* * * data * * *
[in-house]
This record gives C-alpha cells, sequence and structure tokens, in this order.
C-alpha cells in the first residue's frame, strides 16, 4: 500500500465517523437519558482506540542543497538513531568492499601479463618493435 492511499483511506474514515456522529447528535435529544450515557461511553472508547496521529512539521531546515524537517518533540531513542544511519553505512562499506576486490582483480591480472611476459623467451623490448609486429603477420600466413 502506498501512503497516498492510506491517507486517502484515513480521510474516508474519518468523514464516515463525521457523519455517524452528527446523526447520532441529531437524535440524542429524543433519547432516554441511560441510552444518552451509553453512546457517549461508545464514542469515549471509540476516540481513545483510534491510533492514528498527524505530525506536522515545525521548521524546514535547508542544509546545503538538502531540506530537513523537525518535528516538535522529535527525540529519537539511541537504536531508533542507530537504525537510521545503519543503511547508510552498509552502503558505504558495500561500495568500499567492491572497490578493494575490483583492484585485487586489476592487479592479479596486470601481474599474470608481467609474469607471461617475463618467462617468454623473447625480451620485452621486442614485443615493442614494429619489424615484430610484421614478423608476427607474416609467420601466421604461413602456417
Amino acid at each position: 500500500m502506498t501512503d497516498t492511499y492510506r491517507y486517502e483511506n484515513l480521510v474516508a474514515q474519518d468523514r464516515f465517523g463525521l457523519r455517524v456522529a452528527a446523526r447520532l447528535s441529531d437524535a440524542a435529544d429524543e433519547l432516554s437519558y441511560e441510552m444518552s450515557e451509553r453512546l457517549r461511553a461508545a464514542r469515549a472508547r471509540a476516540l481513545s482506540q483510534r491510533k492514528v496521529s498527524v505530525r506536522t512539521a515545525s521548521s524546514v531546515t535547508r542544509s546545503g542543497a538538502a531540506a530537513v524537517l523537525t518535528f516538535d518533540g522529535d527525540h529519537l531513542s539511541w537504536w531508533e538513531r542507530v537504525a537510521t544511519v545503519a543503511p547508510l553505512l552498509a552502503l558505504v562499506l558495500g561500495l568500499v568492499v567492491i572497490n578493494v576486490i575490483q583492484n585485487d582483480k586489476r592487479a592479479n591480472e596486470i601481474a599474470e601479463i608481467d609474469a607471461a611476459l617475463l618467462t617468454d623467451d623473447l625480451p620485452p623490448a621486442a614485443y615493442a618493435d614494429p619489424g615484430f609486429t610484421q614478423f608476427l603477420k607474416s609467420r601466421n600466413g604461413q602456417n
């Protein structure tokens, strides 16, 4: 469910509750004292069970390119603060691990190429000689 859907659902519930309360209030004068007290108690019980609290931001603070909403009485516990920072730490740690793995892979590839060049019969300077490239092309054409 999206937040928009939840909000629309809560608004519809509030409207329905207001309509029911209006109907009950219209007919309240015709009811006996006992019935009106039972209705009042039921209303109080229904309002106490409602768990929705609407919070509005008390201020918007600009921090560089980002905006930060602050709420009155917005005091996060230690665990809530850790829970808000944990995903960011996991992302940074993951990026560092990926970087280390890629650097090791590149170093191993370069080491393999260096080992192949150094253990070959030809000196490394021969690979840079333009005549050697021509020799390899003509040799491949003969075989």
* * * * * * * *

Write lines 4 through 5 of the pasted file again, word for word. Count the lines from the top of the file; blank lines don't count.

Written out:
Amino acid at each position: 500500500m502506498t501512503d497516498t492511499y492510506r491517507y486517502e483511506n484515513l480521510v474516508a474514515q474519518d468523514r464516515f465517523g463525521l457523519r455517524v456522529a452528527a446523526r447520532l447528535s441529531d437524535a440524542a435529544d429524543e433519547l432516554s437519558y441511560e441510552m444518552s450515557e451509553r453512546l457517549r461511553a461508545a464514542r469515549a472508547r471509540a476516540l481513545s482506540q483510534r491510533k492514528v496521529s498527524v505530525r506536522t512539521a515545525s521548521s524546514v531546515t535547508r542544509s546545503g542543497a538538502a531540506a530537513v524537517l523537525t518535528f516538535d518533540g522529535d527525540h529519537l531513542s539511541w537504536w531508533e538513531r542507530v537504525a537510521t544511519v545503519a543503511p547508510l553505512l552498509a552502503l558505504v562499506l558495500g561500495l568500499v568492499v567492491i572497490n578493494v576486490i575490483q583492484n585485487d582483480k586489476r592487479a592479479n591480472e596486470i601481474a599474470e601479463i608481467d609474469a607471461a611476459l617475463l618467462t617468454d623467451d623473447l625480451p620485452p623490448a621486442a614485443y615493442a618493435d614494429p619489424g615484430f609486429t610484421q614478423f608476427l603477420k607474416s609467420r601466421n600466413g604461413q602456417n
């Protein structure tokens, strides 16, 4: 469910509750004292069970390119603060691990190429000689 859907659902519930309360209030004068007290108690019980609290931001603070909403009485516990920072730490740690793995892979590839060049019969300077490239092309054409 999206937040928009939840909000629309809560608004519809509030409207329905207001309509029911209006109907009950219209007919309240015709009811006996006992019935009106039972209705009042039921209303109080229904309002106490409602768990929705609407919070509005008390201020918007600009921090560089980002905006930060602050709420009155917005005091996060230690665990809530850790829970808000944990995903960011996991992302940074993951990026560092990926970087280390890629650097090791590149170093191993370069080491393999260096080992192949150094253990070959030809000196490394021969690979840079333009005549050697021509020799390899003509040799491949003969075989």